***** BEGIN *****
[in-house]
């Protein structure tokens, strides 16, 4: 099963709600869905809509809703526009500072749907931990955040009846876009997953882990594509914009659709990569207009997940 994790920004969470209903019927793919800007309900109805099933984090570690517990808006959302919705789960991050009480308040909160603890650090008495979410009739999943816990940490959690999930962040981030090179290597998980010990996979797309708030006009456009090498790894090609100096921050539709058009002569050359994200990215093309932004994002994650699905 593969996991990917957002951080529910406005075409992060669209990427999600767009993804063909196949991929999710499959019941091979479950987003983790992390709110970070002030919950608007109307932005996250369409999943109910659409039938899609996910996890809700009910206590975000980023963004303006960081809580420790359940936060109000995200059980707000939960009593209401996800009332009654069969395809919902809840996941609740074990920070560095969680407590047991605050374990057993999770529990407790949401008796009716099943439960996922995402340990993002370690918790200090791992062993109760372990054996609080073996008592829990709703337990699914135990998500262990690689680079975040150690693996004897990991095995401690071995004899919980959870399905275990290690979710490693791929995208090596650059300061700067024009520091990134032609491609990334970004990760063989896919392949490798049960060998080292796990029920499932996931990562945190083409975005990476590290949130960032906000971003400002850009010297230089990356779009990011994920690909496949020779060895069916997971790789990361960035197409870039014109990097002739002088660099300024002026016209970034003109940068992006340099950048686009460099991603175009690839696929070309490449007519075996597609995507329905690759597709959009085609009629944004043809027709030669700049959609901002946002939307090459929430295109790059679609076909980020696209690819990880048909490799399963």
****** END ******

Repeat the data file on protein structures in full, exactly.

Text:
[in-house]
């Protein structure tokens, strides 16, 4: 099963709600869905809509809703526009500072749907931990955040009846876009997953882990594509914009659709990569207009997940 994790920004969470209903019927793919800007309900109805099933984090570690517990808006959302919705789960991050009480308040909160603890650090008495979410009739999943816990940490959690999930962040981030090179290597998980010990996979797309708030006009456009090498790894090609100096921050539709058009002569050359994200990215093309932004994002994650699905 593969996991990917957002951080529910406005075409992060669209990427999600767009993804063909196949991929999710499959019941091979479950987003983790992390709110970070002030919950608007109307932005996250369409999943109910659409039938899609996910996890809700009910206590975000980023963004303006960081809580420790359940936060109000995200059980707000939960009593209401996800009332009654069969395809919902809840996941609740074990920070560095969680407590047991605050374990057993999770529990407790949401008796009716099943439960996922995402340990993002370690918790200090791992062993109760372990054996609080073996008592829990709703337990699914135990998500262990690689680079975040150690693996004897990991095995401690071995004899919980959870399905275990290690979710490693791929995208090596650059300061700067024009520091990134032609491609990334970004990760063989896919392949490798049960060998080292796990029920499932996931990562945190083409975005990476590290949130960032906000971003400002850009010297230089990356779009990011994920690909496949020779060895069916997971790789990361960035197409870039014109990097002739002088660099300024002026016209970034003109940068992006340099950048686009460099991603175009690839696929070309490449007519075996597609995507329905690759597709959009085609009629944004043809027709030669700049959609901002946002939307090459929430295109790059679609076909980020696209690819990880048909490799399963």